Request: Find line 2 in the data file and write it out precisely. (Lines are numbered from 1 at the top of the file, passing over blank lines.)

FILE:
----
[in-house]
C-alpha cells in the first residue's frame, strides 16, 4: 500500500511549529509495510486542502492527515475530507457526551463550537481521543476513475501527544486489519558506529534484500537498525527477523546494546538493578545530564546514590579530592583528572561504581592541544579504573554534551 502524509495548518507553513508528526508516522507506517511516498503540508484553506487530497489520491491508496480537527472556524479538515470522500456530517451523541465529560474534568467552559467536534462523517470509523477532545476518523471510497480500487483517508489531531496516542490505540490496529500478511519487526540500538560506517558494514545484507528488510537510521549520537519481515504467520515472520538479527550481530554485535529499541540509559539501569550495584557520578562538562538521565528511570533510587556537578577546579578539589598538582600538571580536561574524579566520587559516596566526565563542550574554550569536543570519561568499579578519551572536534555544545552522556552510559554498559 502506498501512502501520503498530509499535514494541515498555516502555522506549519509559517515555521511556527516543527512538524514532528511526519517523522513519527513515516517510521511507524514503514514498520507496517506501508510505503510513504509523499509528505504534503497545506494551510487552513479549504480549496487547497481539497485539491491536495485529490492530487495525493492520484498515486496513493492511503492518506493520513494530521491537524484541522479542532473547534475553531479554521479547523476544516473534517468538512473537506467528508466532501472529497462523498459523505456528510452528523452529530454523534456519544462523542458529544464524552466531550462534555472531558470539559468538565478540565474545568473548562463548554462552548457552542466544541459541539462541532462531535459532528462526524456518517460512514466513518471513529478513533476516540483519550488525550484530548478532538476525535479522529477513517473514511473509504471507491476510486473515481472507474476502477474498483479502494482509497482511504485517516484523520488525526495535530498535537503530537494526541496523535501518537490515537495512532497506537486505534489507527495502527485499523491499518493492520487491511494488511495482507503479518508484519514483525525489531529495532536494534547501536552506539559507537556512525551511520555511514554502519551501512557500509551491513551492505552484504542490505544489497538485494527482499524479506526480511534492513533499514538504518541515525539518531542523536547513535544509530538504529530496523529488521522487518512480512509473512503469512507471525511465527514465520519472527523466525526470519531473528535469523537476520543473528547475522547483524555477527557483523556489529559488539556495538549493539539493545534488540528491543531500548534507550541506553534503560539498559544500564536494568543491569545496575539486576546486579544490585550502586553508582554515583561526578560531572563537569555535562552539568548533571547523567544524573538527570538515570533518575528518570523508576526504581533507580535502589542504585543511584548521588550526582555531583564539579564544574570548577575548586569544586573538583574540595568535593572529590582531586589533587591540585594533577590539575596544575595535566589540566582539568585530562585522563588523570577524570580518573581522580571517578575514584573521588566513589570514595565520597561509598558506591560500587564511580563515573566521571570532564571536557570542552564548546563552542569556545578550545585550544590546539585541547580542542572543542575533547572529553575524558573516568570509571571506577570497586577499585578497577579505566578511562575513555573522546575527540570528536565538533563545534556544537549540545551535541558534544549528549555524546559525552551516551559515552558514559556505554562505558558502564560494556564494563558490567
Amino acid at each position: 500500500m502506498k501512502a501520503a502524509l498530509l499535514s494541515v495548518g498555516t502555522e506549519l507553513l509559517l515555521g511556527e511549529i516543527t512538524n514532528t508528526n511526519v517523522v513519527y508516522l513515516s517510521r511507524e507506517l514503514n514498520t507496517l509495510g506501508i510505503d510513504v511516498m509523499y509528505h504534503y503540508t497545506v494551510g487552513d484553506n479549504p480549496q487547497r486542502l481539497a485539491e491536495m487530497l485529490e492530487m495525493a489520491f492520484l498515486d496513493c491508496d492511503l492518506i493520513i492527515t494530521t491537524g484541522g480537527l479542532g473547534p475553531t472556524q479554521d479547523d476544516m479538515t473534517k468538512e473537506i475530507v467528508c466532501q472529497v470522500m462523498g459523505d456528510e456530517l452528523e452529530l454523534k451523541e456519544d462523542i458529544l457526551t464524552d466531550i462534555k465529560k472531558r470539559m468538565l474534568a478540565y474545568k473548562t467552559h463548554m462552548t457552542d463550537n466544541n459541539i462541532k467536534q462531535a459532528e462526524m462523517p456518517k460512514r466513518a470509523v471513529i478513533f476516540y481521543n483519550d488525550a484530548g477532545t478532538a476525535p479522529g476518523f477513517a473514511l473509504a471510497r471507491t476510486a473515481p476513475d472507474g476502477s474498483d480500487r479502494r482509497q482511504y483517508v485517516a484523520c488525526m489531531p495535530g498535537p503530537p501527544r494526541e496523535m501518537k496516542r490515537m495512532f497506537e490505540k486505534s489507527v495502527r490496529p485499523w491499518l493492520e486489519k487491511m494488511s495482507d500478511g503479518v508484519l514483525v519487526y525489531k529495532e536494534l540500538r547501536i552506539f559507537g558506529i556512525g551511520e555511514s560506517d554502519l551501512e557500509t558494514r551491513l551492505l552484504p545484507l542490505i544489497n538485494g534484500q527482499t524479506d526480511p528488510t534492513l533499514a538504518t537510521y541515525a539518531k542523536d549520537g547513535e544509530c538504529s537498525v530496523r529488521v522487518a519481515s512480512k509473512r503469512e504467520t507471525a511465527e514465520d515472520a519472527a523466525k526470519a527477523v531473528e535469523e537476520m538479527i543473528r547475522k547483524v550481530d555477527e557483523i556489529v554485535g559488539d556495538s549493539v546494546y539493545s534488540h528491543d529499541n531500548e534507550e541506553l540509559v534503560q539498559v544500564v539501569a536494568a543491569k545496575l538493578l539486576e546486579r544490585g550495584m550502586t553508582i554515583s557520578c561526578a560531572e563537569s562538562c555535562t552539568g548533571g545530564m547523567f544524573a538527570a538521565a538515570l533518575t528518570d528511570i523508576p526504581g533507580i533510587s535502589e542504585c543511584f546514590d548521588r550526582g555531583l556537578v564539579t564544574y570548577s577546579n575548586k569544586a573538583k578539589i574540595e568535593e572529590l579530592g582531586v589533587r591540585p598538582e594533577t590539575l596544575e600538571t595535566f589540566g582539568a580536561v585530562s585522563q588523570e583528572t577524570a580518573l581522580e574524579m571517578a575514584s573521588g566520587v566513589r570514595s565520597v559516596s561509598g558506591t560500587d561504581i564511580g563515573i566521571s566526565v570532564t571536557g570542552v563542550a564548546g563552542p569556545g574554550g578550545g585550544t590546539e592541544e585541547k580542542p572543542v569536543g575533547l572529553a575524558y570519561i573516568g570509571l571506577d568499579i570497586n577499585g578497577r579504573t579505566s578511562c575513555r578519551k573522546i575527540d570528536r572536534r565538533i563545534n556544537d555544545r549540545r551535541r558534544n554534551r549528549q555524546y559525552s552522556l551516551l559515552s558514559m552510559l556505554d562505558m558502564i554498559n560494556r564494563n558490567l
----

C-alpha cells in the first residue's frame, strides 16, 4: 500500500511549529509495510486542502492527515475530507457526551463550537481521543476513475501527544486489519558506529534484500537498525527477523546494546538493578545530564546514590579530592583528572561504581592541544579504573554534551 502524509495548518507553513508528526508516522507506517511516498503540508484553506487530497489520491491508496480537527472556524479538515470522500456530517451523541465529560474534568467552559467536534462523517470509523477532545476518523471510497480500487483517508489531531496516542490505540490496529500478511519487526540500538560506517558494514545484507528488510537510521549520537519481515504467520515472520538479527550481530554485535529499541540509559539501569550495584557520578562538562538521565528511570533510587556537578577546579578539589598538582600538571580536561574524579566520587559516596566526565563542550574554550569536543570519561568499579578519551572536534555544545552522556552510559554498559 502506498501512502501520503498530509499535514494541515498555516502555522506549519509559517515555521511556527516543527512538524514532528511526519517523522513519527513515516517510521511507524514503514514498520507496517506501508510505503510513504509523499509528505504534503497545506494551510487552513479549504480549496487547497481539497485539491491536495485529490492530487495525493492520484498515486496513493492511503492518506493520513494530521491537524484541522479542532473547534475553531479554521479547523476544516473534517468538512473537506467528508466532501472529497462523498459523505456528510452528523452529530454523534456519544462523542458529544464524552466531550462534555472531558470539559468538565478540565474545568473548562463548554462552548457552542466544541459541539462541532462531535459532528462526524456518517460512514466513518471513529478513533476516540483519550488525550484530548478532538476525535479522529477513517473514511473509504471507491476510486473515481472507474476502477474498483479502494482509497482511504485517516484523520488525526495535530498535537503530537494526541496523535501518537490515537495512532497506537486505534489507527495502527485499523491499518493492520487491511494488511495482507503479518508484519514483525525489531529495532536494534547501536552506539559507537556512525551511520555511514554502519551501512557500509551491513551492505552484504542490505544489497538485494527482499524479506526480511534492513533499514538504518541515525539518531542523536547513535544509530538504529530496523529488521522487518512480512509473512503469512507471525511465527514465520519472527523466525526470519531473528535469523537476520543473528547475522547483524555477527557483523556489529559488539556495538549493539539493545534488540528491543531500548534507550541506553534503560539498559544500564536494568543491569545496575539486576546486579544490585550502586553508582554515583561526578560531572563537569555535562552539568548533571547523567544524573538527570538515570533518575528518570523508576526504581533507580535502589542504585543511584548521588550526582555531583564539579564544574570548577575548586569544586573538583574540595568535593572529590582531586589533587591540585594533577590539575596544575595535566589540566582539568585530562585522563588523570577524570580518573581522580571517578575514584573521588566513589570514595565520597561509598558506591560500587564511580563515573566521571570532564571536557570542552564548546563552542569556545578550545585550544590546539585541547580542542572543542575533547572529553575524558573516568570509571571506577570497586577499585578497577579505566578511562575513555573522546575527540570528536565538533563545534556544537549540545551535541558534544549528549555524546559525552551516551559515552558514559556505554562505558558502564560494556564494563558490567